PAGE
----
Assess how historical conditions influenced the development of economic approaches and theories (cause and consequence)

ECO12.CC.6.

Assess how economic approaches and theories affected social and political change (cause and consequence)

ECO12.CC.7.

Explain different perspectives on past and present social and economic systems by considering prevailing norms, values, worldviews, and beliefs (perspective)

ECO12.CC.8.

Recognize implicit and explicit ethical judgments in the development and application of various economic approaches and theories (ethical judgment)

ECO12.CC.9.

Make reasoned ethical judgments about the past and present application of economic approaches and theories in economic, social, and political policy and decision making (ethical judgment)

ENS12.BI.1.1.

Human actions affect the quality of water and its ability to sustain life.

ENS12.BI.2.

Global Warming and Climate Change

ENS12.BI.2.1.

Human activities have caused changes in the global climate system.

ENS12.BI.3.

Land Use and Sustainability

ENS12.BI.3.1.

Sustainable land use and food production will meet the needs of a growing population.

ENS12.BI.4.

Global Environmental Changes

ENS12.BI.4.1.

Living sustainably supports the well-being of self, community, and Earth.

ENS12.C.1.1.1.

Chemical and physical parameters

ENS12.C.1.1.2.

Bio-indicators and indices

ENS12.C.1.2.

Availability and water use

ENS12.C.1.3.

Conservation and personal choices

ENS12.C.2.

Global Warming and Climate Change

ENS12.C.2.1.

Global changes to Earths climate system:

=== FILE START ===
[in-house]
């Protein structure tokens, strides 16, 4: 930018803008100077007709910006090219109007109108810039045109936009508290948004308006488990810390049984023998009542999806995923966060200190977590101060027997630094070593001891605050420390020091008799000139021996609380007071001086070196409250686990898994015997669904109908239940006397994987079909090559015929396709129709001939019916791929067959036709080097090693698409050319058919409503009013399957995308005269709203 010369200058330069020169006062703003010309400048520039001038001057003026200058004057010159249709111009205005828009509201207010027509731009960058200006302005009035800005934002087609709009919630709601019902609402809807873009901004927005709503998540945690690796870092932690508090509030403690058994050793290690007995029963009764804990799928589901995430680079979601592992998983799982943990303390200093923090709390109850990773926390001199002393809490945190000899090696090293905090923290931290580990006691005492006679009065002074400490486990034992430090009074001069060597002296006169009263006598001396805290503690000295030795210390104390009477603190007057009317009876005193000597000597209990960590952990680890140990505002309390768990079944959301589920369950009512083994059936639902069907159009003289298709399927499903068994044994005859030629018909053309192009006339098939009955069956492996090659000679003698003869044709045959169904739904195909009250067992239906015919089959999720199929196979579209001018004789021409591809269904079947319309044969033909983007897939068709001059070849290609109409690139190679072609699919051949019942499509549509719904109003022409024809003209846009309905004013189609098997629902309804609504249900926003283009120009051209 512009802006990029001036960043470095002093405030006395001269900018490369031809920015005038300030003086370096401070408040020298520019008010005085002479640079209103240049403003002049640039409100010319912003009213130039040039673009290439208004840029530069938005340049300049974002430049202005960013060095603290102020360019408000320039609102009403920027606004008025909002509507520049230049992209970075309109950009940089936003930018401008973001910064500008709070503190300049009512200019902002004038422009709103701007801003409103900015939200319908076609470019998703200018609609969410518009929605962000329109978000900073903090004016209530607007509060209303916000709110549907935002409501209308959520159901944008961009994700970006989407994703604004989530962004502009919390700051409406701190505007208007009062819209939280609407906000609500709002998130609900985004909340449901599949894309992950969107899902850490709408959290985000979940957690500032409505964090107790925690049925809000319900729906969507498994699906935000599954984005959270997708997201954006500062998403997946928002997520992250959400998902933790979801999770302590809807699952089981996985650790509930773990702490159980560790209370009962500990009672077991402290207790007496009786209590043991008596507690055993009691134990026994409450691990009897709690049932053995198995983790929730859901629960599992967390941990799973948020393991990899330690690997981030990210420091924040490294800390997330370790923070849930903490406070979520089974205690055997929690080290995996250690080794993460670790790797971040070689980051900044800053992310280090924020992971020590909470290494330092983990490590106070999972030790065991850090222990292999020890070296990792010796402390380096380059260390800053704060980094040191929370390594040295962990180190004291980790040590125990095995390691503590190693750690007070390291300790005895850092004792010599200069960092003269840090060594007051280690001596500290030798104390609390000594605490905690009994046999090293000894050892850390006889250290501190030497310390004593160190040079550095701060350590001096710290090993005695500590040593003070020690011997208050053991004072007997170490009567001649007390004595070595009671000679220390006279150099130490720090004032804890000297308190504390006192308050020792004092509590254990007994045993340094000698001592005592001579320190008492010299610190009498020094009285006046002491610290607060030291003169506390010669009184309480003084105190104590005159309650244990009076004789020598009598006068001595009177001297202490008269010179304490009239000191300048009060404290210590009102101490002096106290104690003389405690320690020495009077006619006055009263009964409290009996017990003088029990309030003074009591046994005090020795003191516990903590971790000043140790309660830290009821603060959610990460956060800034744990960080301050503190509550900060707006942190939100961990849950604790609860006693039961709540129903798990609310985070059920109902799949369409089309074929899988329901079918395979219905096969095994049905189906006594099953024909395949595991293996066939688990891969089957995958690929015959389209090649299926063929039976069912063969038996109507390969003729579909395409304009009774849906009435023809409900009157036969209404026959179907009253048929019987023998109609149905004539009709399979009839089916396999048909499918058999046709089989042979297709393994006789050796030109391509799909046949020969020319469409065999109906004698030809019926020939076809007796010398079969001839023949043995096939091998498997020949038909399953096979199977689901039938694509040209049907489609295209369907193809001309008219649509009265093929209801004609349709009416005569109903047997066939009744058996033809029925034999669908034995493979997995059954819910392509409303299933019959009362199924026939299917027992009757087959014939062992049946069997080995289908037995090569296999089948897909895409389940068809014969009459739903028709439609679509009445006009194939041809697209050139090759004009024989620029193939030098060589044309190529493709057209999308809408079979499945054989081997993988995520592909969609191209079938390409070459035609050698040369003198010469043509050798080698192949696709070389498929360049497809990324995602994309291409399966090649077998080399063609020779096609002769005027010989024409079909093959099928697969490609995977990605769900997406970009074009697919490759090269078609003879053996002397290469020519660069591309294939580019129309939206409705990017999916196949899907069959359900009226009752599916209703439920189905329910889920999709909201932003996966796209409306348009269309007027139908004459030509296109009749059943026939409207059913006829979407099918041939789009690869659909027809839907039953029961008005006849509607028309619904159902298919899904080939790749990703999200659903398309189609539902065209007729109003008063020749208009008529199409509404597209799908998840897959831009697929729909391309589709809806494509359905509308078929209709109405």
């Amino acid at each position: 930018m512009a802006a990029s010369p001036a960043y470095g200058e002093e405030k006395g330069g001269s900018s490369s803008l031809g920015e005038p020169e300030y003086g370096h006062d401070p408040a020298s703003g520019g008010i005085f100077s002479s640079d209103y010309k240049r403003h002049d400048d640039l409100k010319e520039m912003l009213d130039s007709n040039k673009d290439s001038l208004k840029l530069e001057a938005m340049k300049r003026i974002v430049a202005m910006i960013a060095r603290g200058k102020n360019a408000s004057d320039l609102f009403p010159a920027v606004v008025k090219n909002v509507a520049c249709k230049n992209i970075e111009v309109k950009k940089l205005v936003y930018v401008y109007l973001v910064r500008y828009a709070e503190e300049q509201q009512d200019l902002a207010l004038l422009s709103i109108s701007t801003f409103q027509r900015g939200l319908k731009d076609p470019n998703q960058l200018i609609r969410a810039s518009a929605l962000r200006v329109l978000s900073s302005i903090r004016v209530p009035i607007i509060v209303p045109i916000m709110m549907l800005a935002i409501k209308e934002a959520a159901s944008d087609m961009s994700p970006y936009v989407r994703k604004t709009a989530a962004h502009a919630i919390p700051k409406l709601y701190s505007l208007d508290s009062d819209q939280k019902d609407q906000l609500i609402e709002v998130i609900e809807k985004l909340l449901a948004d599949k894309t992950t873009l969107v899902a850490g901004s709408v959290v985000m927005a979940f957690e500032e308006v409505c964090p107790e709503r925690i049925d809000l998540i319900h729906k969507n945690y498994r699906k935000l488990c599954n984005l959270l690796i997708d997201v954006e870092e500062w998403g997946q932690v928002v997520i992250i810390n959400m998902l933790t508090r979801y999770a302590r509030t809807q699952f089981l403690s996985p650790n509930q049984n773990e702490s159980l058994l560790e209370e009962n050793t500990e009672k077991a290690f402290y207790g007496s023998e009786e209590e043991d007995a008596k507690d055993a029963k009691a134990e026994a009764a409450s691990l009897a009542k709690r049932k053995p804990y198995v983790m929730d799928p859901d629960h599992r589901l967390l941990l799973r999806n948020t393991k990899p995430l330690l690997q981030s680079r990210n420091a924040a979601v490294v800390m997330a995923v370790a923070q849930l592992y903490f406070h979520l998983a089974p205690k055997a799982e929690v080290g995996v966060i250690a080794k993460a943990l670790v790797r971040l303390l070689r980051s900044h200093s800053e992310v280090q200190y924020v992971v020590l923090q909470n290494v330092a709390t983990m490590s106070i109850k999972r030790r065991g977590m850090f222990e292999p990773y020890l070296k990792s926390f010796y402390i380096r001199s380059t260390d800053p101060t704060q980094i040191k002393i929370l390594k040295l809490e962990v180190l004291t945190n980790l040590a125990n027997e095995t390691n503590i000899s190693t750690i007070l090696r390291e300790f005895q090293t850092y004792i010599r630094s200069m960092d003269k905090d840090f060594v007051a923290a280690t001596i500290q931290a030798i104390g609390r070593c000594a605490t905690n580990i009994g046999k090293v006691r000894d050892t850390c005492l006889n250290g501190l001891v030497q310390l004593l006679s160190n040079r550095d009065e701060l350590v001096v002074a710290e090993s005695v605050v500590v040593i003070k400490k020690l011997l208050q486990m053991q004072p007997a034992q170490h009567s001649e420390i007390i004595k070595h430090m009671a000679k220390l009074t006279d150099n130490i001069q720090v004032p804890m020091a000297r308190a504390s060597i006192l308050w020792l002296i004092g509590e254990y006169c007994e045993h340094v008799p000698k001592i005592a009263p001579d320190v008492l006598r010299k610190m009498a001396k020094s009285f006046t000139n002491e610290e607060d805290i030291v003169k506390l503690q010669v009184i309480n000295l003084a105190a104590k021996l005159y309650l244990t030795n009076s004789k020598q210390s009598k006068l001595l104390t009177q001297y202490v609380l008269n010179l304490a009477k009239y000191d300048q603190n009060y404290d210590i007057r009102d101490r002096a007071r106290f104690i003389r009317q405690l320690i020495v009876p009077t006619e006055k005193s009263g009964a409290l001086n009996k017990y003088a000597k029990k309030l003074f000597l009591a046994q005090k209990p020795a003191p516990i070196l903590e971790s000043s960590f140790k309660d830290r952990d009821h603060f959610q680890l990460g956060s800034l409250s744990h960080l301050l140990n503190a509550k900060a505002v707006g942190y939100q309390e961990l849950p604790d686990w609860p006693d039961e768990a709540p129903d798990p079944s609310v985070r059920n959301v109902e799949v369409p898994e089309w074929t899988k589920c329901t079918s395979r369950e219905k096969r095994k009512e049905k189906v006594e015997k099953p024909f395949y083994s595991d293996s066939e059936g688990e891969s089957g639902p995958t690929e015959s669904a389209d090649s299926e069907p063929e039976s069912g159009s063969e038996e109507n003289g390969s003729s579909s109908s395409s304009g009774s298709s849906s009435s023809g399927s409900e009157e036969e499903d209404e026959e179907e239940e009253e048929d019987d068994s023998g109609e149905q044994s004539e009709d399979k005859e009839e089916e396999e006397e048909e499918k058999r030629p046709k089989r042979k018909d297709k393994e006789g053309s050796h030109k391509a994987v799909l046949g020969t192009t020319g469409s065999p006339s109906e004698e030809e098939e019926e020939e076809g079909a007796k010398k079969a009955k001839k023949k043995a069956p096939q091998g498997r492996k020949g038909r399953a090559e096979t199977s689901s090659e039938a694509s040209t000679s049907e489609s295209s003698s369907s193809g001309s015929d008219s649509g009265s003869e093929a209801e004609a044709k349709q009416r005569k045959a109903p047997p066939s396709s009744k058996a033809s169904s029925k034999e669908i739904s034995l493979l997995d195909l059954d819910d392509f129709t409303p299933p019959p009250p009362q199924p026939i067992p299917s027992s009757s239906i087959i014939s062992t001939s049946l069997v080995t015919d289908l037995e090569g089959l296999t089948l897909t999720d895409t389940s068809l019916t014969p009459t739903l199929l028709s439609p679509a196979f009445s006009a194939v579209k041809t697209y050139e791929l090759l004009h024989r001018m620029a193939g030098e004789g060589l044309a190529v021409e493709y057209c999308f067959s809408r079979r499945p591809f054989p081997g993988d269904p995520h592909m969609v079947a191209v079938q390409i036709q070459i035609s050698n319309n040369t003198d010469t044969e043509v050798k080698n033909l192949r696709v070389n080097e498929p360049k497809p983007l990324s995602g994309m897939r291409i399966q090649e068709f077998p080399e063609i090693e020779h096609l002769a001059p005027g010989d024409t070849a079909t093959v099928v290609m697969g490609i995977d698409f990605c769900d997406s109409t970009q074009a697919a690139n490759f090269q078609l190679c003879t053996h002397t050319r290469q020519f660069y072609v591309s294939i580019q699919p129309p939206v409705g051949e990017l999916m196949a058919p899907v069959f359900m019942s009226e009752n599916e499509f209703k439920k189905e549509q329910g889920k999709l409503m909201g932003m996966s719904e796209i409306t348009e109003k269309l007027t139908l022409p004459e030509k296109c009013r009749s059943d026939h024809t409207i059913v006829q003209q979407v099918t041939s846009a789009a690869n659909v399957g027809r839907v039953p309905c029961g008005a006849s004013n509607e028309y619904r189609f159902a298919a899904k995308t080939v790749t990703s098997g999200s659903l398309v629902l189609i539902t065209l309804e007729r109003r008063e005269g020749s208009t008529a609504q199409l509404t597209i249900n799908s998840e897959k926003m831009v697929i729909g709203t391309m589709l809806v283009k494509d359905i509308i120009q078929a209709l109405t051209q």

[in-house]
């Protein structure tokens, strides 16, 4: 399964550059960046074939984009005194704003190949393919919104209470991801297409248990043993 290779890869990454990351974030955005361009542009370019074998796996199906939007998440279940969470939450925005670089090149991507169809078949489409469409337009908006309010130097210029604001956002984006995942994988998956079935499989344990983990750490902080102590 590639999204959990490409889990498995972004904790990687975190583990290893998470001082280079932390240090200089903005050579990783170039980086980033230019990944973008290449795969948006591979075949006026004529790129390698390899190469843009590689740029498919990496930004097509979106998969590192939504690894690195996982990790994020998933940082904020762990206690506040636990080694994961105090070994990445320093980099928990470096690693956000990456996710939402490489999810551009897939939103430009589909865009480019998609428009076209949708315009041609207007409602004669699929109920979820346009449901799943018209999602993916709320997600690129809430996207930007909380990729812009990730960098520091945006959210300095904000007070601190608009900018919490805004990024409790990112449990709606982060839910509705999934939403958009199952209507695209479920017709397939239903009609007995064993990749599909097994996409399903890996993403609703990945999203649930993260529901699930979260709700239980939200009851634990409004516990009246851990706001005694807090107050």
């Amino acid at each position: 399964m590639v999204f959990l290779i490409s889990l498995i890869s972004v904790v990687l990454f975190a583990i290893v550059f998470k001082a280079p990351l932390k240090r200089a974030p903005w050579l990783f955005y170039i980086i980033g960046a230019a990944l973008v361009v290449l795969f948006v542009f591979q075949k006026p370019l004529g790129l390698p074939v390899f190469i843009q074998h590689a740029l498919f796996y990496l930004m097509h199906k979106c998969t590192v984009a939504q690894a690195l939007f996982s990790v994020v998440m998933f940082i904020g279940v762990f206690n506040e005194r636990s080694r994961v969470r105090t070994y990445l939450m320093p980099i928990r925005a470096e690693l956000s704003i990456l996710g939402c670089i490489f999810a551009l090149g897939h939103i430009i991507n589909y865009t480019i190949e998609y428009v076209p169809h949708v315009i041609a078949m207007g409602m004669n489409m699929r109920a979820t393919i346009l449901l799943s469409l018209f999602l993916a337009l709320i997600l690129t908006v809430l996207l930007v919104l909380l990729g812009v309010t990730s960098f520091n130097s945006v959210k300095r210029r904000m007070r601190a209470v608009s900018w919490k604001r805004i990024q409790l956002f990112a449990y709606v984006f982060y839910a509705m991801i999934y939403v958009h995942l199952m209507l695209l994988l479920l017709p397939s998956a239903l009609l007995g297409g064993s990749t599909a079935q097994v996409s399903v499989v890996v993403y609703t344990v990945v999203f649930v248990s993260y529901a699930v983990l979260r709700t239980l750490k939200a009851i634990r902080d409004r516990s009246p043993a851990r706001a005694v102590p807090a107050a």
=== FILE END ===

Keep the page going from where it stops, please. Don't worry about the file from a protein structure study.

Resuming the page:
ENS12.C.2.1.1.

Greenhouse gases and Earth's energy balance

ENS12.C.2.3.

Mitigation and personal choices

ENS12.C.3.

Land Use and Sustainability

ENS12.C.3.3.

Global food security and technologies

ENS12.C.3.4.

Land management and personal choices

ENS12.C.4.

Global Environmental Changes

ENS12.C.4.1.

Human health and environmental impacts of population growth

ENS12.C.4.3.

First Peoples perspectives, philosophies, and responsibilities

ENS12.CC.2.

Planning and conducting

ENS12.CC.2.2.

Assess risks and address ethical, cultural, and/or environmental issues associated with their proposed methods

ENS12.CC.2.3.

Use appropriate SI units and appropriate equipment, including digital technologies, to systematically and accurately collect and record data

ENS12.CC.2.4.

Apply the concepts of accuracy and precision to experimental procedures and data:

ENS12.CC.3.

Processing and analyzing data and information

ENS12.CC.3.4.

Construct, analyze, and interpret graphs, models, and/or diagrams

ENS12.CC.3.6.

Analyze cause-and-effect relationships

ENS12.CC.4.5.

Consider the changes in knowledge over time as tools and technologies have developed

ENS12.CC.4.6.

Connect scientific explorations to careers in science

ENS12.CC.4.8.

Consider social, ethical, and environmental implications of the findings from their own and others investigations

ENS12.CC.5.

Applying and innovating

ENS12.CC.5.1.

Contribute to care for self, others, community, and world through individual or collaborative approaches

ENS12.CC.5.3.

Contribute to finding solutions to problems at a local and/or global level through inquiry

ENS12.CC.5.4.

Implement multiple strategies to solve problems in real-life, applied, and conceptual situations

ENS12.CC.5.5.

Consider the role of scientists in innovation

GEO12.BI.1.1.

Minerals and rocks are the foundation of the rock cycle and can be used as resources that drive industry and global economies.

GEO12.BI.2.1.

Geologic time is preserved in Earths rock record as fossils and reflects profound changes in the history of life on Earth.

GEO12.BI.3.1.

Tectonic plates are in constant motion and their interactions produce earthquakes, volcanoes, and characteristic landforms on the Earths surface.

GEO12.BI.4.

Deformation and Mapping

GEO12.BI.4.1.

Geological maps and models are tools used to represent surface features and subsurface structures.

GEO12.BI.5.